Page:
I love gardens. Formal gardens. Wild gardens. Flower gardens. Vegetable gardens. Elaborate gardens. Simple gardens. Monochromatic or colorful. Cozy or sprawling. Sunny or shady. Each with its own personality, each with its own effect on my senses and my psyche.

Sadly, I’m not nearly as fond of gardening as I am of gardens. Neither am I particularly good at it. When we first bought our house, I naively thought I could put in a perennial garden once and be done. Seasoned gardeners are laughing at that sentence. I never anticipated the soil preparation, the weeding, the rearranging, the dividing, the dead-heading, the mulching, and all the other tasks required to keep it looking good through the season and through the years.

This suburban garden incorporating playful elements for the grandkids

I share a vegetable garden with a friend. That works out nicely. He does all the heavy duty stuff, like running the rototiller and weed-whacking around the edges. I deal with the weeds, some years better than others. We usually end up with a reasonable amount of food, if not a neat and tidy garden. I so envy the kitchen garden at Audubon Community Nature Center. It is created and tended by volunteers – and I SO appreciate all the tender loving care they give to make it look beautiful while it produces food. That garden has provided me more than one lunchtime salad on days when I forget to bring food from home.

And when I need food for the soul, I appreciate the garden volunteers who work the ACNC butterfly, bird, and native plants gardens. I may sit inside at the back windows and watch birds take shelter in the shrubs, then dash to the plants or feeders for a snack. Or I’ll head to the top of the hill outside the original part of the building to see who might be collecting nectar from the colorful flowers thriving there. Just outside the front door, textures and colors delight the senses in the native plant garden, and sometimes a frog or two is hanging out in the water feature.

I try to take a different route each day, whether by car on my way to work or during my daily walk, to check out the neighbors’ gardens, both for my enjoyment, but also for inspiration.

This garden borrows from the surrounding landscape to create a sweeping view.

Gardening is a big part of what we do at Audubon. It is the perfect vehicle for addressing all three of our educational goals. Experience: It allows you to spend time outdoors connecting directly with the natural world. Understand: It helps you to understand the interactions between soil, plants, and animals as you create a mini-ecosystem. Act: Gardening is an act of co-creation that can make the world a better place – for you, as well as for wildlife. That’s why you will see many opportunities to see gardens and learn how to make your own when you visit auduboncnc.org.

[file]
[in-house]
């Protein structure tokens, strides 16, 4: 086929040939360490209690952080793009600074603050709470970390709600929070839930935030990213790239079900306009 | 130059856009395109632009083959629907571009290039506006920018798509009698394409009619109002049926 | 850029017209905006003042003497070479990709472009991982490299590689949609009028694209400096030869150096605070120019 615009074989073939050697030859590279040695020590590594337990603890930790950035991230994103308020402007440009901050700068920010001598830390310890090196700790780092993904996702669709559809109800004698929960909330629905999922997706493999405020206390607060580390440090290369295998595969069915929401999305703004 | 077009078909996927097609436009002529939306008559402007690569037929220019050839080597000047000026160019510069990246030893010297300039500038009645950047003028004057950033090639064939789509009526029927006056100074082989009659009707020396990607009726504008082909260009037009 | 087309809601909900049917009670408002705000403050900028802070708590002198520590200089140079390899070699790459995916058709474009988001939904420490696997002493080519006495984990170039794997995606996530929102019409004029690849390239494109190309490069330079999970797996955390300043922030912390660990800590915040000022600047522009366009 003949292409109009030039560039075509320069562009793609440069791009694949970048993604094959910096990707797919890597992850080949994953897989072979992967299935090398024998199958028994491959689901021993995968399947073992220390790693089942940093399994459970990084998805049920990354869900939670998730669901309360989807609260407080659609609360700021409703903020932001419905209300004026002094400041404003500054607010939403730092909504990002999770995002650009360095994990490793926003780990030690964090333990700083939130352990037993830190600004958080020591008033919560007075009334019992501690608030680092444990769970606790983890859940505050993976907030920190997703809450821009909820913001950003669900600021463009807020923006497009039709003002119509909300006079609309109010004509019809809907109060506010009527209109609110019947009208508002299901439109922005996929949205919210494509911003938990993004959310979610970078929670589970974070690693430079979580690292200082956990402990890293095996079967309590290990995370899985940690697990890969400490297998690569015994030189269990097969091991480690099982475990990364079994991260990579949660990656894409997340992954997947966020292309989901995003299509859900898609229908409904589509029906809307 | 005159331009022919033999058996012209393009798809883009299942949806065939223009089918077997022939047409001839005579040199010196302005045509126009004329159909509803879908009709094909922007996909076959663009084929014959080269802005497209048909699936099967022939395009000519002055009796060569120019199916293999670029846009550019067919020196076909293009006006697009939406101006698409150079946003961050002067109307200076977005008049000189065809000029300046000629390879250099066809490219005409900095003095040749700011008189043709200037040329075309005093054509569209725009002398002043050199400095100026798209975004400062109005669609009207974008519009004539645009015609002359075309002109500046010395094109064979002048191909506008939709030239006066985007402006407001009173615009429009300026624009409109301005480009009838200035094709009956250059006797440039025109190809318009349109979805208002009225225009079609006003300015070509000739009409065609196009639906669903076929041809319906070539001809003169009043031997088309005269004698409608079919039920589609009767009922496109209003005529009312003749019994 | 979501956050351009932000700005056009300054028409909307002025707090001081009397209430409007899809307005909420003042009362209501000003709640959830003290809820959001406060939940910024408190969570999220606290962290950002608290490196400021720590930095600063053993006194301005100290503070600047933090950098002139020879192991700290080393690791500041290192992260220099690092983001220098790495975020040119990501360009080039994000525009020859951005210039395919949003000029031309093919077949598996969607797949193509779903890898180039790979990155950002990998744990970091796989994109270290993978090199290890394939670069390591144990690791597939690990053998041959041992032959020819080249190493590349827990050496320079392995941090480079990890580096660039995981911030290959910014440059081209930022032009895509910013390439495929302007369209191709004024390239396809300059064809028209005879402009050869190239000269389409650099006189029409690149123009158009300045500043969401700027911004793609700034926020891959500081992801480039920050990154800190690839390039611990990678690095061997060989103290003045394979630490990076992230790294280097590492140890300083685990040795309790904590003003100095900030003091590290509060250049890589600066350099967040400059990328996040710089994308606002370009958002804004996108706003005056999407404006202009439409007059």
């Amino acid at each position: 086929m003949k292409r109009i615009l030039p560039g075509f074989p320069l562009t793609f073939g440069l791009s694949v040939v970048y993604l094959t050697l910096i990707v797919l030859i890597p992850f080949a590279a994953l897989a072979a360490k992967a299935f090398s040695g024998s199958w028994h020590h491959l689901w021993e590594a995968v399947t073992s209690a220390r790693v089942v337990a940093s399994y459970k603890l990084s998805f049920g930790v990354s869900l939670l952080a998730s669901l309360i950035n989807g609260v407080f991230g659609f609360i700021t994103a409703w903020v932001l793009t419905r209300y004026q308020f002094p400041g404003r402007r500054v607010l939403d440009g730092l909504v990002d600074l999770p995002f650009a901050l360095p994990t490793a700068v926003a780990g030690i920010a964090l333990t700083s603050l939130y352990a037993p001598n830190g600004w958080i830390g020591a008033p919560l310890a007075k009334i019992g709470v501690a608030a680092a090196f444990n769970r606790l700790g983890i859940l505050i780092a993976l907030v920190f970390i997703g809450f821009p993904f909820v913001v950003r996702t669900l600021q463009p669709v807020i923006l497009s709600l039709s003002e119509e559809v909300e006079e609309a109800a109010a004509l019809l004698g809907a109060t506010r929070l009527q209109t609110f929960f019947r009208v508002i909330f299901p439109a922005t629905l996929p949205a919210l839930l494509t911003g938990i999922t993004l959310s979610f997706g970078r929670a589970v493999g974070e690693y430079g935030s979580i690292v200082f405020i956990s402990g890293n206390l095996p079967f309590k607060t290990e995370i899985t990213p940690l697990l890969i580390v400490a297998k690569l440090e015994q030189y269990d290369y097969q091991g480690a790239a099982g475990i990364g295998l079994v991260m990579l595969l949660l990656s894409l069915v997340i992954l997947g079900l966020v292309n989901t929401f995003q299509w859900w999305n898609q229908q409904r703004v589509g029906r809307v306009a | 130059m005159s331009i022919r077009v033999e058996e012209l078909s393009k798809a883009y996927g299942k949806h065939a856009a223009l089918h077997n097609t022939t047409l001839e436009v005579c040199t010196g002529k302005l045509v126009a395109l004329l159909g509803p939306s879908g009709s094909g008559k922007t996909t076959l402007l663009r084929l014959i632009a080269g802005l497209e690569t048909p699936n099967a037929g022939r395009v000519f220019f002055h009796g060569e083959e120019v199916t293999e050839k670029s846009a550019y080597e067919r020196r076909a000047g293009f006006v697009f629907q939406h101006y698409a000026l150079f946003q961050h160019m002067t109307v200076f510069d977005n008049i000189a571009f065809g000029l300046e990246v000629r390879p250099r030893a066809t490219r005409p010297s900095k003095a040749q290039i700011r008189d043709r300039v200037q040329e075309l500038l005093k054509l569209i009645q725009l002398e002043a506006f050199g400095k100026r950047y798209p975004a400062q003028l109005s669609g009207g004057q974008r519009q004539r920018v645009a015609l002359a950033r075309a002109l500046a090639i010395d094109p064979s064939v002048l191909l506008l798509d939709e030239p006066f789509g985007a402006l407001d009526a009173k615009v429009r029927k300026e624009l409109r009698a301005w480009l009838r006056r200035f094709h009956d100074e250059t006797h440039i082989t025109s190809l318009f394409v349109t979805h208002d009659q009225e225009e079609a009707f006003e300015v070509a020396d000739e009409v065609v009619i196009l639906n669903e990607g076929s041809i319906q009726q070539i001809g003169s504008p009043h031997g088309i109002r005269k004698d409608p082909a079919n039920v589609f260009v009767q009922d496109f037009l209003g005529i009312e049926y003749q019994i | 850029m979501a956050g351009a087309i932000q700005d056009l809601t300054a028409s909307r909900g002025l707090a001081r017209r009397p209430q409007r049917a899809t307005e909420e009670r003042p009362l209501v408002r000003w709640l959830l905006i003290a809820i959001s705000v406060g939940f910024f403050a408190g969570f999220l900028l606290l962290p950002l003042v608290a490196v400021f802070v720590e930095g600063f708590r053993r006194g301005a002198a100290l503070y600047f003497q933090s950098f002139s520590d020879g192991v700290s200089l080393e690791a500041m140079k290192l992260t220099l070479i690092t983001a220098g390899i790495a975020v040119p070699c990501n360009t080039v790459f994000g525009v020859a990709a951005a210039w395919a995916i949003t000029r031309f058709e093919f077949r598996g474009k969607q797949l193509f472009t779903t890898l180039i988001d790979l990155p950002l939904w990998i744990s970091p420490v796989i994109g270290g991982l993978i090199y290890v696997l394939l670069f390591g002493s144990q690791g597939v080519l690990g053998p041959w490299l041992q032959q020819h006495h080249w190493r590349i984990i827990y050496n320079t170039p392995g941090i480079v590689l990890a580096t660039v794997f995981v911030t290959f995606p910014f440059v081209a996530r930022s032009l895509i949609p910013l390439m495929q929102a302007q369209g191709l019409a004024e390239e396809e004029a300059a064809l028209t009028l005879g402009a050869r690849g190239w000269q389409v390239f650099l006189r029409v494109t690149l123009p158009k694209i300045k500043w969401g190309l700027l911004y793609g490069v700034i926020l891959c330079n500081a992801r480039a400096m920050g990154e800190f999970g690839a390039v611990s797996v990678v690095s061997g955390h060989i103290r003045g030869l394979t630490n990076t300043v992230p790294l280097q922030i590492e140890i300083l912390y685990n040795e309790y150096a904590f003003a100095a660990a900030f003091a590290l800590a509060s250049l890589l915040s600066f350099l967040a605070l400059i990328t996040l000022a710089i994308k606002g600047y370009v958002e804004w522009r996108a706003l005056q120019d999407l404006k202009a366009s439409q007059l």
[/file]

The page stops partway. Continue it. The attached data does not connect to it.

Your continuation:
The Secret Gardens Tour is a very special experience, letting you behind the gates of several private gardens. A series of hands-on, taste buds-on workshops with a couple who produces a large percentage of the food they eat may inspire you to plant a pear or nut tree, or dig up a patch of ground and plant other tasty treats. Curious how to go about using a raised bed approach? We have a workshop for that, too. For more information on these and other offerings, visit Audubon’s program listing. 

  • Secret Gardens Tour – July 1, 2017, 10:30 a.m. – 4:30 p.m.
  • Raised Beds – July 6, 2017, 6:00-7:00 p.m.
  • Maintaining Your Garden – July 16, 2017, 1:00-3:00 p.m.
  • Bonsai for Beginners – July 23, 2017, 2:00-4:00 p.m.
  • Late Summer Harvests – August 20, 2017, 1:00-3:00 p.m.

Gigantic pots brimming with colorful annuals.

Whether you want to garden, do garden, used to garden, or want to garden better, nature welcomes you. Let the wide array of natural landscapes inspire the possibilities. Work with the sun and the rain and the soil to nurture and grow your own food, bouquets, and well-being. Gain insight into the strength of the relationships that exist within nature through a garden. Grow, in every way possible.

Audubon Community Nature Center (ACNC) builds and nurtures connections between people and nature. It is located at 1600 Riverside Road, one quarter mile east of Route 62 between Jamestown, New York and Warren, Pennsylvania. The gardens and grounds are open from dawn until dusk daily, free of charge. The Nature Center’s summer hours are 10:00 a.m. – 4:30 p.m. Monday through Saturday when a fee of $6 is charged of non-member adults. Sunday is free admission from 1:00-4:30 p.m. For more information, call (716) 569-2345 or visit auduboncnc.org.

Jennifer Schlick is Program Director at ACNC.